Self Esteem And Your Child With ADHD
by Jennifer Shakeel
You know that your child has Attention Deficit Disorder, and dealing with that diagnosis on a daily basis is sometimes hard enough. What you may not realize is that with Attention Deficit Disorder, your child is also at a greater risk of having low self esteem. We all remember what is was like as a kid, kids can be mean and you are constantly wanting to measure up to the kids around you. Your child…my child is not like all of the other kids. They have ADHD and making sure that they have a strong sense of self and a good self image is extremely important.
There is no greater joy then seeing a child that is proud of an accomplishment. Seeing your child go after what they want and know that they can achieve their goal. When your child feels good about whom he or she is life is better. Many children with ADHD though struggle with their self esteem. They are embarrassed because of academic performance, perhaps their behavior in school makes them an easy target because they have to be reminded to stay on track.
I have lived through the days when my son who has ADHD has come home and told me that he is just not smart enough to do something. I have heard other children that are suppose to be his friends put him down when he talks about how well he has done on something with a comments like, “Why was it easy?” Every time I hear him say he is stupid I correct him. There are just some things that are not allowed in my house. Putting your self down and putting others down are two of them.
I tell my son often how smart he really is. We try to focus on the things that he excels at and work together on the things he struggle with. The truth is that most kids with ADD/ADHD are very smart, smarter then other kids their age in a lot of cases. The problem that children with attention deficit disorder have is concentrating and staying focused. What they need to hear is that they are smart and that all children learn differently and at their own rates. It doesn’t make them any more or less smart then their class mates.
For children to feel good about who they are they need two things. One is the sense that they are successful socially and academically. We all want to be accepted by our peers, children are no different. The other thing that children need to have good self esteem is the unconditional love of their parents. This isn’t an either/or situation, this is what children need, both components are equally important. When one or both of these are missing you will hear your child say, “I hate my life.” Or you may hear them say, “I am dumb.”
We will hear our children say these things. So what you need to do is stop and think back over the last few days or weeks. Has there been a point where the frustration got the best of you and you reacted by doing or saying something to your child that you regretted? Is homework such an issue in your house that it causes a major upheaval to get your child with ADHD to sit and do his or her homework? These simple things that can get overlooked are situations that can cause your child with attention deficit disorder to have low self esteem.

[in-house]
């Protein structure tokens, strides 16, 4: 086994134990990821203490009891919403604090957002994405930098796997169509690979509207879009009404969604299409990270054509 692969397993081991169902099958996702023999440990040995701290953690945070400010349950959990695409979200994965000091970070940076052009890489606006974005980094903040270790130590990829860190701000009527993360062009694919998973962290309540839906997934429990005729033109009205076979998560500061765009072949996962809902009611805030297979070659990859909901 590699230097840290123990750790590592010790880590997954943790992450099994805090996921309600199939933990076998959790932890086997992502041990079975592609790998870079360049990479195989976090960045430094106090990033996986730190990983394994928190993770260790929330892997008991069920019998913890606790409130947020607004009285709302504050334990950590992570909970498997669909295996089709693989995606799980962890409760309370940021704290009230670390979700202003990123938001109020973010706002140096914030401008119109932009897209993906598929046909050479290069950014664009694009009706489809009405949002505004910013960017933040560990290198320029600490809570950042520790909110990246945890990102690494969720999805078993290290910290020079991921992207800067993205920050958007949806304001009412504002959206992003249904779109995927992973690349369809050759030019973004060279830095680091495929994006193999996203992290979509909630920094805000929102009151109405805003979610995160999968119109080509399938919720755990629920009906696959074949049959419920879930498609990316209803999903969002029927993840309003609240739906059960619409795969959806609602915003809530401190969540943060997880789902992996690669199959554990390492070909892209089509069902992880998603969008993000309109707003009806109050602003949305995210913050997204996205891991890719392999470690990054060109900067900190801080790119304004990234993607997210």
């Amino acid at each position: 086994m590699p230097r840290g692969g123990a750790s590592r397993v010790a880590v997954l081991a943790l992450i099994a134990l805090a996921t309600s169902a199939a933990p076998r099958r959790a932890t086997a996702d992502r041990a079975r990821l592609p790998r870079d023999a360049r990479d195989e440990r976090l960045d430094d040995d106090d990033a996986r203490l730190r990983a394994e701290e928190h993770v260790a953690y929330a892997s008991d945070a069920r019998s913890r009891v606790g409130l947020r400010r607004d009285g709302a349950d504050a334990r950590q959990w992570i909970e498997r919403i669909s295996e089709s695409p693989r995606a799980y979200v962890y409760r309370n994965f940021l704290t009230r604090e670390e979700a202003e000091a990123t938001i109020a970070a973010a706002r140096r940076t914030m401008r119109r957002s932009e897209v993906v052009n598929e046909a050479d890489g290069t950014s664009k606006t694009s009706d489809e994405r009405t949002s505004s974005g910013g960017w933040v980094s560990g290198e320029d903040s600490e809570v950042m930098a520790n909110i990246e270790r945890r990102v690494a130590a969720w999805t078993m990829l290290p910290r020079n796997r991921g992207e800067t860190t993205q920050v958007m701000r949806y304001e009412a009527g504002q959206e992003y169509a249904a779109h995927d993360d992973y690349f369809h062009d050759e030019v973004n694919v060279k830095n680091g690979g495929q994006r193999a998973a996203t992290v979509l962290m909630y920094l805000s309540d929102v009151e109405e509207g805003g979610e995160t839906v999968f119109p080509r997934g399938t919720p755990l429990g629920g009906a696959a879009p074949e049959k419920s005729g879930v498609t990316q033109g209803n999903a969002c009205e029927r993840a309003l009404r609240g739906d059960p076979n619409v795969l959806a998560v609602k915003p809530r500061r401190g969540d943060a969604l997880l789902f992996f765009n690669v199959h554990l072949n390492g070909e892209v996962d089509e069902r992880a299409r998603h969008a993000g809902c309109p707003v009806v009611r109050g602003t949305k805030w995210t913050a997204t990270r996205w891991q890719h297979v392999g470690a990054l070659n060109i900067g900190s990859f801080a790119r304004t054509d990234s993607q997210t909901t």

Tension at home and academic problems at school and social issues together can all lead to your child developing low self esteem. If their behavior is causing negative treatment from their teachers, from their friends and family it is very important that you stop right now and think about the impact that it is having on your child.
There are things that you can do to help boost your child’s self esteem. First, make sure that if they are taking medication that the medication is doing what it is suppose to do. When you are feeling stressed or frustrated, before interacting with your child, take a deep breath remember that they do not have control over their behavior but you do have control over your own behavior.
Be encouraging and supportive with what they want to do. If they fail, point out that failure is really another opportunity for them to try again and figure out a better way. If they are struggling in school, your involvement with the teachers is essential. Get them tutors if needed, we went to Sylvan Learning Center for almost a year to help our son get to where he was more comfortable and confident with his academic performance.
Find what they are really good at and get them involved in clubs and with friends that are interested in the same types of things. If there isn’t a club for the activity, start one. It isn’t that hard, it just takes persistence and consistency.
Jennifer Shakeel is a writer and former nurse. As a mother of two incredible children, I am here to share with you what I have learned about parenting. One of my children has ADHD, our journey of learning to come to terms with the diagnosis and figuring out what works best for us has been a challenge and a joy. Our son was diagnosed about two and half years ago, and we have had our ups and downs, joys and sorrows. If I can just offer you one day of hope or one idea that may work to help you and your family then I know that my purpose has been fulfilled.
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